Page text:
Earlier this week Governor Newsom announced that a small group of nonessential businesses, primarily in the retail sector, can reopen with certain restrictions as early as Friday, April 8. Additional Phase 2 announcements are expected any moment, allowing more and more Californians to return to work.
While the economy will slowly begin to rebound, we can’t expect our businesses to return to anything like the old normal anytime soon. It’s an important time for managing expectations — for our teams, our managers, our clients/customers and our other stakeholders.
Here are three things to remember when navigating towards the New Normal.
No More Business as Usual
COVID-19 and the more than two months of sheltering in place have forever changed how we work. Beyond the usual financial planning and organizational health activities, the office of the CFO will be involved in important discussions impacting how the business moves forward.
We may soon be allowed to reopen our offices, but what does that look like? How can we keep our employees safe and healthy? What needs to be done to ensure our offices promote social distancing? Should you consider a split workforce, with some team members continuing to work from home? What does a post COVID-19 sick policy look like?
You may have reduced staff considerably. As business activity resumes, do you bring back full-time employees, consider fractional support or rely on temp staffing?
And, of course, what are the budget ramifications of all of these decisions?
Communication is Key
In times of uncertainty, it’s especially important to have clear and frequent communications with critical stakeholders — your team members, your investors, your customers or clients.
For your employees, frequent check-ins are important to keep up morale, productivity and a sense of connection. Be as transparent as possible about the return to work, shifts in strategy and any updates to company policy. Seek input and listen to concerns. You just might have a stronger, more loyal team on the other side of this crisis.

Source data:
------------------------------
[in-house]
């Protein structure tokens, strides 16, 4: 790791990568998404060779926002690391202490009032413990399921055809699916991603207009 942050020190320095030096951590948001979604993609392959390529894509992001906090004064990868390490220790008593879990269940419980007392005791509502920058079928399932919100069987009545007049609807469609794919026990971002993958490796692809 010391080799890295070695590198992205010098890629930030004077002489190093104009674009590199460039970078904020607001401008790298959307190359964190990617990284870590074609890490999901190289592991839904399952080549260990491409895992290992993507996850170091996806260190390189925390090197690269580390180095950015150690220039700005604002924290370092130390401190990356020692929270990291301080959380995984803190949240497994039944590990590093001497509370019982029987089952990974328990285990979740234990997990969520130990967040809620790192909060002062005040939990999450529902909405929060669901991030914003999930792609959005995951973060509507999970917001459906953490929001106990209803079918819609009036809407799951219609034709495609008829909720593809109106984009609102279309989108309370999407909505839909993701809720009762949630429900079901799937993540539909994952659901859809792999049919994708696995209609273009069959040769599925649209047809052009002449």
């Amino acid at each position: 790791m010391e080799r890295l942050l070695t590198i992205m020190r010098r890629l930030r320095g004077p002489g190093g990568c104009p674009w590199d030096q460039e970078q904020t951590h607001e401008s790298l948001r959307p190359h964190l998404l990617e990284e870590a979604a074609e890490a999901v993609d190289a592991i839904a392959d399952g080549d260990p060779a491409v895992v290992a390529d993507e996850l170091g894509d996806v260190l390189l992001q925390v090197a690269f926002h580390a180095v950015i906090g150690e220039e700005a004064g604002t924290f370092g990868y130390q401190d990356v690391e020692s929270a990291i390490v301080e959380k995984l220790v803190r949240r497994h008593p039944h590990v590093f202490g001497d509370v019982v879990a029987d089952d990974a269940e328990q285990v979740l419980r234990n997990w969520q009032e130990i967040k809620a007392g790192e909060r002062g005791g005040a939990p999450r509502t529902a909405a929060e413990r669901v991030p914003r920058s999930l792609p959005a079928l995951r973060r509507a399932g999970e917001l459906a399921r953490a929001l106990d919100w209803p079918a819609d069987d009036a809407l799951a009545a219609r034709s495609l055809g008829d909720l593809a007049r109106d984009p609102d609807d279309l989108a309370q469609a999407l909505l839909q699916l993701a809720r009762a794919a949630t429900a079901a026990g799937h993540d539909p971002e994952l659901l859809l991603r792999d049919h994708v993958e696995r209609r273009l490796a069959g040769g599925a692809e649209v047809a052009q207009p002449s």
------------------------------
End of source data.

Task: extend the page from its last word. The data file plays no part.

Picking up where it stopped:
Be proactive in reporting to all stakeholders, even when the news is dismal. Uncertainty is the last thing anyone wants. Provide as much detail as possible, coupled with various models for successfully navigating to the recovery.
Finally, consider how to invest in your customers and clients now to create a stronger relationship for the post-COVID-19 world. Now is NOT the time to go dark.
Start Staffing for the Rebound
While no one knows for sure when the economy will start to recover, most every economist predicts a solid rebound by Q4. Regardless of when the curve bends, you should be planning for the bounce-back now.
Economic downturns and recessions often result in layoffs, furloughs and downsizing. Yet, in the long-run companies will likely continue to face the long-term talent shortages they have experienced in recent years, especially during and after the recovery. Our current downturn presents a unique opportunity to hire critical talent from other organizations so that you have the right team in place when the recovery speeds up.
Need help navigating any of these areas? Our team is standing by to help.
Managing through COVID-19: Six Imperatives for CFOs (CFO Magazine)
Now is an Unprecedented Opportunity to Hire Great Talent (Harvard Business Review)
Maintain and Strengthen Your Culture in Times of Disruption (Gallup)
Managing Expectations in the New Normal